What a trip it's been, and it's only the end of week one!

Since last I blogged, I've gone by overnight bus from Lima to the Andean highlands city of Ayacucho, thence over the top of the Andes and down into the Amazonian selva (actually, the "ceja de selva," the eyebrow of the jungle) to the small towns of San Francisco, Ayacucho, and Kirimbiri, Cusco, on the other side of the rain-swollen Rio Apurimac deep in the heart of the coca growing region known as the VRAE (Valleys of the Apurimac and Ene Rivers), and then back to Ayacucho. It has been brutal—hours of travel on crappy, crappy dirt roads over mountains and across flooded out stretches of road through some of the poorest land in the country. Tomorrow (Saturday) morning, I get up a 5AM to catch a flight back to Lima and then on to Cusco, for a little rest and tourism at Machu Picchu. (Ayacucho is halfway between Lima and Cusco, but as they say, "you can’t get there from here." There are no city to city flights in Peru except to and from Lima. Go figure. An Aero Condor rep told me it's because they're a Fourth World country.) The travel to coca country was mind-bending: Huge mountains, endless switchbacks on dirt roads with no shoulder and a thousand-foot drop-off, indigenous people herding sheep and goats and burros and horses, the women wearing those funny Andean hats. (I hope Dave Borden will be good enough to post some more pictures here.) It is rainy season, so water is pouring down the mountains in spectacular cascades, but also ripping the road open and causing landslides that block the road. Local people come out to fix it, but put rocks in the road to collect a toll for their labors. From the crest of the Andes, somewhere at about 12,000 feet near Tambo, it was downhill all the way to the Apurimac River, a tributary of the Amazon. You go from jacket weather to dripping with sweat in the heat and humidity of the Amazon, pine trees turn to palm trees and tropical fronds. It was in some towns along the Apurimac that I hooked up with some local cocalero leaders and went out into the poverty-stricken countryside to view the fields myself. I've seen a lot of poverty in my day, but the conditions in which the coca farmers live are truly grim. They have to walk miles just to get to the nearest town, they have no running water or electricity, and even with four coca crops a year, they barely make enough money to feed and clothe their children. One of the highlights was one of the cocalero leaders pointing out the houses (more like shanties) of the cocaleros and demanding to know "Where are the narco mansions?" Well, certainly not around here. Every cocalero I've talked to has had the same refrain: This is our sacred plant, we have nothing to do with the drug trade, either leave us alone or provide real agricultural development assistance. And that refrain resonates: Of 70 municipalities in the VRAE, cocaleros hold power in all 70. This is also the home of the country's premier cocalero leader, Nelson Palomino of CONCPACCP, with whom I talked in Lima earlier this week. Will it be pretty much the same in Bolivia? I don't know. Check back later. Editor's Note: I certainly will post Phil's pictures, but it will be a little later this weekend. In the meanwhile, be sure to read Phil's Drug War Chronicle article from Peru, published earlier today -- three pictures, interviews with key people and lots of good info. -- Dave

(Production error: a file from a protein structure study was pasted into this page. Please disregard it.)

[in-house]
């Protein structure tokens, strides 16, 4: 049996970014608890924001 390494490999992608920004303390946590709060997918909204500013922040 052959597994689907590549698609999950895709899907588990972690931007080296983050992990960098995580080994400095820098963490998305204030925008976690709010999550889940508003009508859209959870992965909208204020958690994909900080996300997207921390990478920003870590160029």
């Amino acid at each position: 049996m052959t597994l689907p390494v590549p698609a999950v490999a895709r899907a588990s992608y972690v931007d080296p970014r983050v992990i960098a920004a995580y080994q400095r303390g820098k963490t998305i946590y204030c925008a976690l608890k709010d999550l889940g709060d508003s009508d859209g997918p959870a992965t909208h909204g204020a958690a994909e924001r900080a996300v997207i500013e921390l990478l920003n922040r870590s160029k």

Location: 
AY
Peru
Permission to Reprint: This article is licensed under a modified Creative Commons Attribution license.
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